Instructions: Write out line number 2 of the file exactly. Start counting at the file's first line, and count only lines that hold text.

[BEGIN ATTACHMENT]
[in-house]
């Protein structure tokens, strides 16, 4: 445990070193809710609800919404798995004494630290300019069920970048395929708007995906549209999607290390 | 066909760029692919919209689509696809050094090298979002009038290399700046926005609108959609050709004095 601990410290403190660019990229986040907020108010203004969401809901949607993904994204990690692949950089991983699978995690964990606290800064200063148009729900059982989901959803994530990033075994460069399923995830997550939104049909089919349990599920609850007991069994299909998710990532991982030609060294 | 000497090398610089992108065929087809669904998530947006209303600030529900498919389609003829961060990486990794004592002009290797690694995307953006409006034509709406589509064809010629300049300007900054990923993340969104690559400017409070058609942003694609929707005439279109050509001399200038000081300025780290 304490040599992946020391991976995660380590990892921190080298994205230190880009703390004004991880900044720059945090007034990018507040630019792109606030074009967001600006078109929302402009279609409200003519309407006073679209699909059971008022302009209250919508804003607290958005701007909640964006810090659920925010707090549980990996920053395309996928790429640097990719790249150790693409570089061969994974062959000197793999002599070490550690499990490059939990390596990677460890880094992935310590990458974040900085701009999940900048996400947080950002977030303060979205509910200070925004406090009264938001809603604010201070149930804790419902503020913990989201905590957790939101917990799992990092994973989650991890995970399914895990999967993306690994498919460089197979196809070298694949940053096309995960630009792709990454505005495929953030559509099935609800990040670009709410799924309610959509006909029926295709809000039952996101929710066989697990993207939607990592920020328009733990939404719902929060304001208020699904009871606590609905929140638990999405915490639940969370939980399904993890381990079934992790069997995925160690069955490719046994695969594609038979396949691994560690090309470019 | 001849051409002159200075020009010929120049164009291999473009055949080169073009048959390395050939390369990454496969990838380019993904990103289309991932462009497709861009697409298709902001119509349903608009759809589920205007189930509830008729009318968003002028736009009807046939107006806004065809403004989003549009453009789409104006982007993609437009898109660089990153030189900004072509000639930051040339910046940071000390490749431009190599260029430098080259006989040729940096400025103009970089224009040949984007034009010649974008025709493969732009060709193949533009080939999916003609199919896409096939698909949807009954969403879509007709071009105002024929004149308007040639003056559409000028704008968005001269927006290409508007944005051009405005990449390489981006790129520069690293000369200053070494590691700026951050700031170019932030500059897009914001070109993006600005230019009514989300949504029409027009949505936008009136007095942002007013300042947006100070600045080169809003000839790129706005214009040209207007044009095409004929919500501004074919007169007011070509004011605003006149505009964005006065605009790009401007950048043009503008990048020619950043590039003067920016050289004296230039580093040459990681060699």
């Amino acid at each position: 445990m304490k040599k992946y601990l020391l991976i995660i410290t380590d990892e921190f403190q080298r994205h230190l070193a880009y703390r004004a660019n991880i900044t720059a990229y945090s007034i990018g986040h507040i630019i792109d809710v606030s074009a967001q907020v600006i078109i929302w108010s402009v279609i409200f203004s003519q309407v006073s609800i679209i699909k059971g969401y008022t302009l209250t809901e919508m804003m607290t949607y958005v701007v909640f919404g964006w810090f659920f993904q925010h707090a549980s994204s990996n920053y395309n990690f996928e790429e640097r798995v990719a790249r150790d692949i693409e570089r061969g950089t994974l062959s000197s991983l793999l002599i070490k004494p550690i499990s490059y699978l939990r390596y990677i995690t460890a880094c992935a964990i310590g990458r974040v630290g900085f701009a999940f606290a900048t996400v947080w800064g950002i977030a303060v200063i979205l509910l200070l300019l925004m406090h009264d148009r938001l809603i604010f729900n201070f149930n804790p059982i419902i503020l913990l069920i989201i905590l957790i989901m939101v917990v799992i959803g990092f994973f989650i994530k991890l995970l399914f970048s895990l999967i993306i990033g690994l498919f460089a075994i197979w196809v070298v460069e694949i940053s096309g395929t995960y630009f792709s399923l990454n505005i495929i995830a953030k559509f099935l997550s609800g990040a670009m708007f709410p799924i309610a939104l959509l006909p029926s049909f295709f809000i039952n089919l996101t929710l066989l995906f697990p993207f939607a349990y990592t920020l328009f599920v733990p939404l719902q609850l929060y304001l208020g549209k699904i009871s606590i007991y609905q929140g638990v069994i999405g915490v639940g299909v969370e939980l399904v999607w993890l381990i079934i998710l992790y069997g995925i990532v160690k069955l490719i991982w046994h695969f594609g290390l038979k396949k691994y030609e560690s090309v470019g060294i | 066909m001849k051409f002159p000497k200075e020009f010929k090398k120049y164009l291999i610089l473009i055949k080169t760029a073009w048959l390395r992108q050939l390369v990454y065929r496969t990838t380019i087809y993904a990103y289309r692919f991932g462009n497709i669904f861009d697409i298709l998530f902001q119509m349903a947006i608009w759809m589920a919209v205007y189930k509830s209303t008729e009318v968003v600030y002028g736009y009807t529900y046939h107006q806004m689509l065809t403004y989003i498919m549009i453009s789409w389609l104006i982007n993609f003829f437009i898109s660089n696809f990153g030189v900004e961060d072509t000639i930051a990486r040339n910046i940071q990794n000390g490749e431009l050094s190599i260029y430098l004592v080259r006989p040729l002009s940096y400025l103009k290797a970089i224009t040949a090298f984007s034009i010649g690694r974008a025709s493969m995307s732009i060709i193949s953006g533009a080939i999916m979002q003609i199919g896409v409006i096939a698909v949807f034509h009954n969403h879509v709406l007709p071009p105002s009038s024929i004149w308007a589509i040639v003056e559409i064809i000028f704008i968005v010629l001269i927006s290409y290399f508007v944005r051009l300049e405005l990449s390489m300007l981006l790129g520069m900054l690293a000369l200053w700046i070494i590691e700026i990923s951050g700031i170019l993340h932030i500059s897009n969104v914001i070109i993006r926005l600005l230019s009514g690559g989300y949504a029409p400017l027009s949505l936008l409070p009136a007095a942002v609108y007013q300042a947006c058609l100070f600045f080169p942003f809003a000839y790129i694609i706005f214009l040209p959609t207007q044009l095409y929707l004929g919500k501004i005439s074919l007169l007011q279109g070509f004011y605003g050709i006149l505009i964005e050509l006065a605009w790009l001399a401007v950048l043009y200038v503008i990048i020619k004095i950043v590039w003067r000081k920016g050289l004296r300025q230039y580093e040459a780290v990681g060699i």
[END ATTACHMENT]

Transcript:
């Protein structure tokens, strides 16, 4: 445990070193809710609800919404798995004494630290300019069920970048395929708007995906549209999607290390 | 066909760029692919919209689509696809050094090298979002009038290399700046926005609108959609050709004095 601990410290403190660019990229986040907020108010203004969401809901949607993904994204990690692949950089991983699978995690964990606290800064200063148009729900059982989901959803994530990033075994460069399923995830997550939104049909089919349990599920609850007991069994299909998710990532991982030609060294 | 000497090398610089992108065929087809669904998530947006209303600030529900498919389609003829961060990486990794004592002009290797690694995307953006409006034509709406589509064809010629300049300007900054990923993340969104690559400017409070058609942003694609929707005439279109050509001399200038000081300025780290 304490040599992946020391991976995660380590990892921190080298994205230190880009703390004004991880900044720059945090007034990018507040630019792109606030074009967001600006078109929302402009279609409200003519309407006073679209699909059971008022302009209250919508804003607290958005701007909640964006810090659920925010707090549980990996920053395309996928790429640097990719790249150790693409570089061969994974062959000197793999002599070490550690499990490059939990390596990677460890880094992935310590990458974040900085701009999940900048996400947080950002977030303060979205509910200070925004406090009264938001809603604010201070149930804790419902503020913990989201905590957790939101917990799992990092994973989650991890995970399914895990999967993306690994498919460089197979196809070298694949940053096309995960630009792709990454505005495929953030559509099935609800990040670009709410799924309610959509006909029926295709809000039952996101929710066989697990993207939607990592920020328009733990939404719902929060304001208020699904009871606590609905929140638990999405915490639940969370939980399904993890381990079934992790069997995925160690069955490719046994695969594609038979396949691994560690090309470019 | 001849051409002159200075020009010929120049164009291999473009055949080169073009048959390395050939390369990454496969990838380019993904990103289309991932462009497709861009697409298709902001119509349903608009759809589920205007189930509830008729009318968003002028736009009807046939107006806004065809403004989003549009453009789409104006982007993609437009898109660089990153030189900004072509000639930051040339910046940071000390490749431009190599260029430098080259006989040729940096400025103009970089224009040949984007034009010649974008025709493969732009060709193949533009080939999916003609199919896409096939698909949807009954969403879509007709071009105002024929004149308007040639003056559409000028704008968005001269927006290409508007944005051009405005990449390489981006790129520069690293000369200053070494590691700026951050700031170019932030500059897009914001070109993006600005230019009514989300949504029409027009949505936008009136007095942002007013300042947006100070600045080169809003000839790129706005214009040209207007044009095409004929919500501004074919007169007011070509004011605003006149505009964005006065605009790009401007950048043009503008990048020619950043590039003067920016050289004296230039580093040459990681060699």